It is a different story from the one Staudt allegedly told New York state troopers, who found her wandering near Elmira, about 200 miles from her home and about 50 miles from a trailer owned by Morris in the Poconos. She has been charged with making a false report after telling troopers that a man and a woman had abducted her and that the man had tried to rape her.
New York state police said yesterday that she had recanted that story and replaced it with one more in line with what Berlin Township police described.
"She left voluntarily" to be with Morris, said Detective Sgt. Leonard Check of the Berlin Township Police Department. "After a period of time, she missed her family and wanted to come home. That's pretty much it."
New York state police said she would have to appear in court to face the charge, which carries a sentence of up to three months in jail.
Staudt, described by friends and family as a devoted mother, arrived home about 4:30 a.m. yesterday. Purple ribbons still hung at the Colonial, on Tinder Box Lane, as a symbol of hope for her safe return.
Just after 7 a.m., when her husband of 14 years, Donald, emerged from the house to speak briefly to reporters, Staudt stood in the background, crying.
About 3 p.m., she reemerged, appearing tired and drawn, in a white T-shirt and purple shorts, to read a statement that thanked police and the community for their concern. But it was silent on the details of her disappearance or the charge against her.
"I'm very thankful to be home safe and sound with my family," she said, her voice quiet and shaking. "I want to thank this wonderful community for all their love and support for my family and me. Their support kept my family going through this trying time."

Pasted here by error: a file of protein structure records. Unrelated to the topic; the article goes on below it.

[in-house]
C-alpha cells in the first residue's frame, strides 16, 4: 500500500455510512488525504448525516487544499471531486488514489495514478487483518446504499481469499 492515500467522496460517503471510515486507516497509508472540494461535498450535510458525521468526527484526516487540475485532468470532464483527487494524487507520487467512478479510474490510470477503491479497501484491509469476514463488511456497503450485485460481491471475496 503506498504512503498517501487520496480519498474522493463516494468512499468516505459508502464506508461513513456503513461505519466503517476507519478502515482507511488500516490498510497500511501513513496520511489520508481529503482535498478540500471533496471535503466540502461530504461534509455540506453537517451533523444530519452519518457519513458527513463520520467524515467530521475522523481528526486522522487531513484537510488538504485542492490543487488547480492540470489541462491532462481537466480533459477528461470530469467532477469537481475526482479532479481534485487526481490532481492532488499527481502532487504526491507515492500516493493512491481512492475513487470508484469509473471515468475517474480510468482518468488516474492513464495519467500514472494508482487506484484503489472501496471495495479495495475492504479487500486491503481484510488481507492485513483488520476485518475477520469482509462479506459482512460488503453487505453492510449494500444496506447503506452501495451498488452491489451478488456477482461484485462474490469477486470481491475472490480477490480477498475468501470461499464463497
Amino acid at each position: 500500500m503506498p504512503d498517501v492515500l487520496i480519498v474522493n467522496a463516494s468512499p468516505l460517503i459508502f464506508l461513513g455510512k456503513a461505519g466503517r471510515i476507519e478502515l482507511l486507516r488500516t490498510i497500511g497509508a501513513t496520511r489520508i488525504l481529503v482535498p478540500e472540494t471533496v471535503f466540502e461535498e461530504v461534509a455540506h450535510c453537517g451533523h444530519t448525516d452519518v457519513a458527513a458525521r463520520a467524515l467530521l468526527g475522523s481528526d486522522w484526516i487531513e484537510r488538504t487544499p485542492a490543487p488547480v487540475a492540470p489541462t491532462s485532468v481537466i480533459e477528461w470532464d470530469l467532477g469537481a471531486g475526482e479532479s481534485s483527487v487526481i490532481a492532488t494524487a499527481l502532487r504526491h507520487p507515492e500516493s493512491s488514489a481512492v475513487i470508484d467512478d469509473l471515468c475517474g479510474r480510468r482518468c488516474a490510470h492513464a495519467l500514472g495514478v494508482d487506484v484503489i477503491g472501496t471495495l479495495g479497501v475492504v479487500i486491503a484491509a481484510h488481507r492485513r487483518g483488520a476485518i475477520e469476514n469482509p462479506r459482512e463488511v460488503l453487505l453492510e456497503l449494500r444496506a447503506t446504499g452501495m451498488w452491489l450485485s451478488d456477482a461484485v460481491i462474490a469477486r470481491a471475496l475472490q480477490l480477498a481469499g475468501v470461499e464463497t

No charges have been filed against Morris, who, police said, initially did not cooperate with them when contacted on his cellular phone Monday.
Police said Morris, who is married, was still believed to be in the Poconos yesterday afternoon. Calls to his Moorestown home went unanswered yesterday. Neighbors said this week that Morris, retired from PSE&G, was a good man.
Friends and family have described Staudt as a friendly and fun-loving mother who doted on her four children, ages 3 to 11, and threw herself into their activities, including soccer and swimming.
The day she disappeared, the family had spent a "great day" together swimming, said Donald Staudt's mother, Mercy.
And as far as Donald Staudt knew, his wife was indulging a late-night craving for fast-food Mexican after a long day when she headed for the Taco Bell in Berlin Circle Plaza about 11 p.m. Saturday.
But police said she had planned for a long time to meet Morris at the fast-food restaurant, about eight miles from her home. Family members say the pair had met on a bowling team for PSE&G, where Donald Staudt works.
About an hour after his wife left the house, Donald Staudt began worrying and drove to the restaurant, where he found the family's blue minivan in the plaza parking lot with his wife's keys and purse in it.
Police said Barbara Staudt had driven with Morris to his Poconos trailer and then on to Elmira, where they got a hotel room. That is where Staudt had her change of heart and slipped out of the hotel Monday morning, Check said.
When New York state police found her that evening, she was "emotional and confused," Check said.
It's nothing the family wants to talk about publicly.
"Anything further is really a family matter," Donald Staudt said yesterday. "She's alive and OK, and she's under a lot of stress right now. We want to come together as a family and let it stay that way."
Contact staff writer Jennifer Moroz at 856-779-3810 or firstname.lastname@example.org.
Inquirer staff photographer Elizabeth Robertson contributed to this article.